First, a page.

Thursday, April 20, 2006

The wheels on the bus

Putting aside politics for a few minutes, why is it so many people are lacking even basic bus etiquette?

I'm a regular transit user. Every month I shell out close to $100 to the TTC for a transit pass (looking forward to that transit pass rebate you promised Stephen…wait, I said no politics). I take the bus to and from work every day, and often venture downtown from Scarborough on the RT and the subway.

People generally seem to have mastered the stand right, walk left rule on the escalators. It's on the bus things seem to fall apart. My bus is often quite packed, particularly in the working with kids (teens) going to school. If I don't time it right I'll get left behind. No one need be left behind though if people would just move back!

Yes, all the way back, even up the stairs to the raised area at the back. It's both amusing and maddening to be sitting on the bus, watching people trying to get on, and hear the driver get on the PA to say move all the way back please. Of course, despite lots of space to move back to, no one budges. I guess they think he's referring to someone else. They're just fine blocking the aisle half-way down.

My other pet peeve is people traveling alone that sit in the aisle seat of a two-person seat, forcing people to ask them to move if they want to occupy the other seat. Do the decent thing and, when you see more people getting on the bus, move down to the window seat, and leave the aisle seat available.

OK, rant over. Thanks.

Recommend this Post on Progressive Bloggers


kris said...

Here in Calgary taking the train is awful (after living six years in Toronto and taking the subway). No one has grasped the concept of letting people get off the train first and then getting onto the train. Or if the train is packed and you're standing near the doors, step off the train so it's easier for people to get off, then get back on! I laughed the first time I heard of a Calgarian who moved to Toronto and complained that people on the subway were "pushy".

Chuckercanuck said...

how about people getting on the bus before letting people get off the bus? (or elavator, or train, or metro)?

that's my biggest peeve.

Joan Tintor said...

It would help get the unmannered backpack-wearing teenagers off the TTC by:

1. eliminating their 30% discount

2. implementing a zone fare system like GO Transit. It ticks me off that people from the 905 are paying the same fare as I am to travel three or four times the distance, and get a seat (while I don't).

Phyl said...

Part of the problem with the rudeness on the buses is that they're always so crowded that you know if you go right to the back, you'll be climbing on people's shoulders to get out if your stop comes.

It's a real dilemma. I just hate riding the bus, for that and all sorts of other reasons. I'm from Calgary, and it's just so CROWDED here, on the transit. Which is good because it's getting used, but bad because you just can't move.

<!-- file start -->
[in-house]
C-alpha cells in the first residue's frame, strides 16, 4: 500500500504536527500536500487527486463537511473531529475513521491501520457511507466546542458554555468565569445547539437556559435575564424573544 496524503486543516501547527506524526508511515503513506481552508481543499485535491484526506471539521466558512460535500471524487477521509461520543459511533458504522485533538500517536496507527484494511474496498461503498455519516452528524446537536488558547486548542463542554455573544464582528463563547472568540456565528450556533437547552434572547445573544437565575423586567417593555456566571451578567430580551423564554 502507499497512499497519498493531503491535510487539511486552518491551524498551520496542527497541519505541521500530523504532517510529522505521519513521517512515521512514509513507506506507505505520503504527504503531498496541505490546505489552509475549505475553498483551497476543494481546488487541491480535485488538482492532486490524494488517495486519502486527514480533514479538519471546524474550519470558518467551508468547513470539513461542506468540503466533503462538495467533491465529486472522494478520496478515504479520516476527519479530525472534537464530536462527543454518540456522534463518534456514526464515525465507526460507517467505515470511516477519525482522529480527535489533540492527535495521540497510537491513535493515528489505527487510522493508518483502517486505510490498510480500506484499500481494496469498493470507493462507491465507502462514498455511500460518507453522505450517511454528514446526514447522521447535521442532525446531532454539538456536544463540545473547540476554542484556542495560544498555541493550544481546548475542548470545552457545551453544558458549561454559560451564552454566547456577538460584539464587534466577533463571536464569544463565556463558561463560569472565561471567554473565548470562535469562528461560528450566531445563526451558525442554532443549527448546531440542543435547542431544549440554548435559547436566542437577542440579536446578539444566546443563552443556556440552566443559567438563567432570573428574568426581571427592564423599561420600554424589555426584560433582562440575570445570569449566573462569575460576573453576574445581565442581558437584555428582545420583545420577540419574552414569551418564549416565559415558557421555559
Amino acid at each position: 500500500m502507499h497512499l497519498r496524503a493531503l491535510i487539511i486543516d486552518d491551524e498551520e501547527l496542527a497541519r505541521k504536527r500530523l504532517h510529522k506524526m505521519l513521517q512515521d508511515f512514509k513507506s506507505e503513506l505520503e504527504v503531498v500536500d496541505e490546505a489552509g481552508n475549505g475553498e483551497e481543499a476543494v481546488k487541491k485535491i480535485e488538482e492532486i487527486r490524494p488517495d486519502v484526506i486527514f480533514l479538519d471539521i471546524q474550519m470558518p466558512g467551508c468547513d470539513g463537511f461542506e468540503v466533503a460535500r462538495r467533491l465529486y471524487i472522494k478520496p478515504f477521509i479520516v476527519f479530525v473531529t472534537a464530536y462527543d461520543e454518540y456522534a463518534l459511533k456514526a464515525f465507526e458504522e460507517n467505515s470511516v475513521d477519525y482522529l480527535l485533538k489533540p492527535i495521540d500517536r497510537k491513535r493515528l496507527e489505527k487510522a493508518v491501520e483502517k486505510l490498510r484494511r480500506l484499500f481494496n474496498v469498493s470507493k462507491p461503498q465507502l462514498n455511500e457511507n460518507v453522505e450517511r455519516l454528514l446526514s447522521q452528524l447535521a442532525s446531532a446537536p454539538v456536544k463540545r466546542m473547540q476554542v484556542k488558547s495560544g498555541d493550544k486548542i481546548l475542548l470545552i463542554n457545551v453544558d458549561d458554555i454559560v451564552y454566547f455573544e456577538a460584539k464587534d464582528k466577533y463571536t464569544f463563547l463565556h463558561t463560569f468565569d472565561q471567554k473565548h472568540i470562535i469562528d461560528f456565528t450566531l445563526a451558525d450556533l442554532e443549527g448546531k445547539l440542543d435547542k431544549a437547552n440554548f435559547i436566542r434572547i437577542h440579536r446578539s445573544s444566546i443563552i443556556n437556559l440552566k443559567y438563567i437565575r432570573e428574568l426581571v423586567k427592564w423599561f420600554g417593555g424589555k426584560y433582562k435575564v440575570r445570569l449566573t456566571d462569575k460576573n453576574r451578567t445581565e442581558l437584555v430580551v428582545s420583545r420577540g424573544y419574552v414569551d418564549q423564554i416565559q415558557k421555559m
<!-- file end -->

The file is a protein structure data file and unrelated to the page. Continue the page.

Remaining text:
Penny said...

Gee, when I was last in Tronna a couple of years ago, I had to take a street car along Queen St from Yonge to the Beaches on a Friday at afternoon rush hour. Was expecting it to be a horror show, but it was actually fun! People were friendly with each other, tolerant of the drunk, helpful to disabled. The bus was jammed, but everyone was good natured!!

I thought people out here were OK on the - er - nicer runs, but they sure don't hold a candle to that TO group!!

A BCer in Toronto said...

I haven't really had a problem with the letting people off the subway first thing, people here seem to have that one down for the most part.

I'm not sure kicking off the youth is the answer, we want to encourage everyone to take transit. And they're not the only offenders by a long shot, I juse mentioned them because my morning bus doubles as a school bus, leading to overcrowding. I think more busses during peak periods would help.

I don't really favour a fare zone system either. It gets complicated to enforce, and I think it discourages ridership. While it will mean cheaper fares for those that live and work downtown, those coming in from the burbs would end up paying more. And it's those people you're fighting to get to ditch their cars. A few more dollars makes it a lot harder. Take Vancouver, the three zone, one-way far from Surrey to downtown is now up to $4.50, or $9 return.

One other peeve I forgot to mention is able bodied people taking up the courtesey seats, and refusing to give them up. I was on transit in San Francisco recenntly and they have signs saying if you don't give up your seat you'll be fined. Sad that it's come to that.

Alison said...

In Portland Oregon, riding the buses and trams is free throughout the whole downtown core and they have lots of them.
Damned civilized.

Anonymous said...

Yes, my biggest transit pet peeve is the aisle seat "trick"! It is so piggish and passive aggressive. I also wonder if some of the people who do this are frotteurs/perverts who enjoy groin or rear-end in their face when another passenger squeezes past to the window seat.